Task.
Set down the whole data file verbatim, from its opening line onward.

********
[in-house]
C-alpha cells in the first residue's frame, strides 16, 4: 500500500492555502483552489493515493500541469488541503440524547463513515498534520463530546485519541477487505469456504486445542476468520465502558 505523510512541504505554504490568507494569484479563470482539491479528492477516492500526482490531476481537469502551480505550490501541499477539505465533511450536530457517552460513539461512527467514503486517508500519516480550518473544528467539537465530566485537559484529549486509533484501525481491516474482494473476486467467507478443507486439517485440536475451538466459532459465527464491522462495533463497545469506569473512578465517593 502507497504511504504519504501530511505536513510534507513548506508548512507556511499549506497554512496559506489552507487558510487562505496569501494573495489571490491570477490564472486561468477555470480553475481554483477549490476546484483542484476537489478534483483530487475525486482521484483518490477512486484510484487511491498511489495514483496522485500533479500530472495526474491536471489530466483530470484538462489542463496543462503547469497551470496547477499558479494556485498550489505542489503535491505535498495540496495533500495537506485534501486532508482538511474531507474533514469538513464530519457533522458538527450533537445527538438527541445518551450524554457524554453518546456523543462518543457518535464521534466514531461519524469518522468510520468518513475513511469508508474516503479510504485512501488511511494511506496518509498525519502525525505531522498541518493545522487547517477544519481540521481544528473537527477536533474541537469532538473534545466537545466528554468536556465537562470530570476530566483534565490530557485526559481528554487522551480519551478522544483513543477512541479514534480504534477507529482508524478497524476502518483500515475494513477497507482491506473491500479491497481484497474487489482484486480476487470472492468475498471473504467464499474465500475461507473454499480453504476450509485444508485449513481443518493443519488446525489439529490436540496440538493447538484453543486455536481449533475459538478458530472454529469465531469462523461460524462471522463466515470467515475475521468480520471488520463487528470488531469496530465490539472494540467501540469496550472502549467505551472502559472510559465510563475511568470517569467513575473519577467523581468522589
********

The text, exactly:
[in-house]
C-alpha cells in the first residue's frame, strides 16, 4: 500500500492555502483552489493515493500541469488541503440524547463513515498534520463530546485519541477487505469456504486445542476468520465502558 505523510512541504505554504490568507494569484479563470482539491479528492477516492500526482490531476481537469502551480505550490501541499477539505465533511450536530457517552460513539461512527467514503486517508500519516480550518473544528467539537465530566485537559484529549486509533484501525481491516474482494473476486467467507478443507486439517485440536475451538466459532459465527464491522462495533463497545469506569473512578465517593 502507497504511504504519504501530511505536513510534507513548506508548512507556511499549506497554512496559506489552507487558510487562505496569501494573495489571490491570477490564472486561468477555470480553475481554483477549490476546484483542484476537489478534483483530487475525486482521484483518490477512486484510484487511491498511489495514483496522485500533479500530472495526474491536471489530466483530470484538462489542463496543462503547469497551470496547477499558479494556485498550489505542489503535491505535498495540496495533500495537506485534501486532508482538511474531507474533514469538513464530519457533522458538527450533537445527538438527541445518551450524554457524554453518546456523543462518543457518535464521534466514531461519524469518522468510520468518513475513511469508508474516503479510504485512501488511511494511506496518509498525519502525525505531522498541518493545522487547517477544519481540521481544528473537527477536533474541537469532538473534545466537545466528554468536556465537562470530570476530566483534565490530557485526559481528554487522551480519551478522544483513543477512541479514534480504534477507529482508524478497524476502518483500515475494513477497507482491506473491500479491497481484497474487489482484486480476487470472492468475498471473504467464499474465500475461507473454499480453504476450509485444508485449513481443518493443519488446525489439529490436540496440538493447538484453543486455536481449533475459538478458530472454529469465531469462523461460524462471522463466515470467515475475521468480520471488520463487528470488531469496530465490539472494540467501540469496550472502549467505551472502559472510559465510563475511568470517569467513575473519577467523581468522589